This will bring up a screen showing how the “interest” in Wooden Signs varies over time.

So the next natural question is this: How do they measure “interest”? Actually, this is done by measuring the number of searches for that term and noting how it varies over time.

Hmmm. Does this let us know how profitable a Wooden Signs niche is?

Possibly.  Here’s one way of looking at it:

  1. Interest or number if searches is not the same thing as money made in sales.
  2. However, we are assuming that increased interest “roughly translates” into increased sales.
  3. The more interest, the more sales, and the more profitable the niche is.

You might want to set the time period drop-down list box to Past 5 Years. This should help you see the trend over the last few years more easily. You can see that more and more people have been looking for Wooden Signs as time goes on.

The Interest in Wooden Signs over the Past 5 years.

You can get an idea of changes in interest. However, it would be good to compare one segment of the market to another. To do this, press + Compare. This lets you type in a comparison term, such as Wooden Cabinets. Repeat this for a third term, such as Wooden Bookcases.

This shows a comparison of the searches for three segments of the Woodworking market over the Past 5 years. There are more searches for Wooden Signs than Wooden Cabinets, and more for Wooden Cabinets than Wooden Bookcases.

You can see that many more people are looking for Wooden Cabinets than Wooden Signs. Also there are more people searching for Wooden Signs than are looking for Wooden Bookcases. The graph shows that there seem to be more searches around December of each year. To get a better idea of this, change the time period drop-down list box to Past 12 months. Then, move the mouse to the top of the Wooden Sign peak. That will open a box telling you the relative amounts of the searches. It will also list the date range for that part of the graph.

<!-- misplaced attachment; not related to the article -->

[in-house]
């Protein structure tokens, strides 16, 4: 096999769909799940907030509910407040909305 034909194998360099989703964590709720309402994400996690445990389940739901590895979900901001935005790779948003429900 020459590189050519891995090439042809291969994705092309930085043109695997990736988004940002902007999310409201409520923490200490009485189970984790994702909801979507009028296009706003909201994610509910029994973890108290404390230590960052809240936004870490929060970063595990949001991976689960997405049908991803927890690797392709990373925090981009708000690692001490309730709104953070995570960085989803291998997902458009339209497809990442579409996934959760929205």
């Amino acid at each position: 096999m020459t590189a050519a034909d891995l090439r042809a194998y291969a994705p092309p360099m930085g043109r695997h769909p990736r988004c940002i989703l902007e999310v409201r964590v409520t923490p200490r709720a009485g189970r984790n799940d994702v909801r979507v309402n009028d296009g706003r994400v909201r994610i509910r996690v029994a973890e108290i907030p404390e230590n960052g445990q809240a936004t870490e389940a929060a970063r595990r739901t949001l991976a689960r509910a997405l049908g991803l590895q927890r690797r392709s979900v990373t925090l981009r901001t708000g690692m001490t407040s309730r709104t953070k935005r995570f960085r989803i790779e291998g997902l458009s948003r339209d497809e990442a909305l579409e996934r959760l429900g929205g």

Comparison of search trends for the three woodworking market segments over the Past 12 months. Putting the mouse cursor on the peak reveals the Interest Detail Box.

The example in the diagram shows that the peak occurred on Nov 26 – Dec 2. Possibly, there were more searches during that time because of holiday shopping. Also, for every 100 Wooden sign searches, there were 32 wooden cabinets searches and 2 Wooden Bookcases searches.

So, the graph suggests that Wooden Signs would be a more profitable niche. However, the Google Trends analysis “should be taken with a grain of salt”. For one thing, “interest” can be higher than it should be if you do not make all the types of Wooden Signs.  That is, some of the searches may be for ones that you aren’t manufacturing.

Also, you must want to produce the signs. If not, the niche will probably not be profitable for you, despite a favorable graph. That is, niche selection is highly personal. You should not place too much importance on a graph.

Examples of other factors to consider are:

  • How long does it take you to produce a sign?
  • How much do you make per sign?
  • The same questions about cabinets, bookcases, etc.


In this article, we showed how to find a money-making woodworking niche. Also, we mentioned high paying projects to build. We showed how Google Trends can be used to give an idea of niche profitability. However, we cautioned that there are really many factors to consider and that the tool, by itself, cannot tell you if the niche will work out. Instead, it offers potentially helpful information.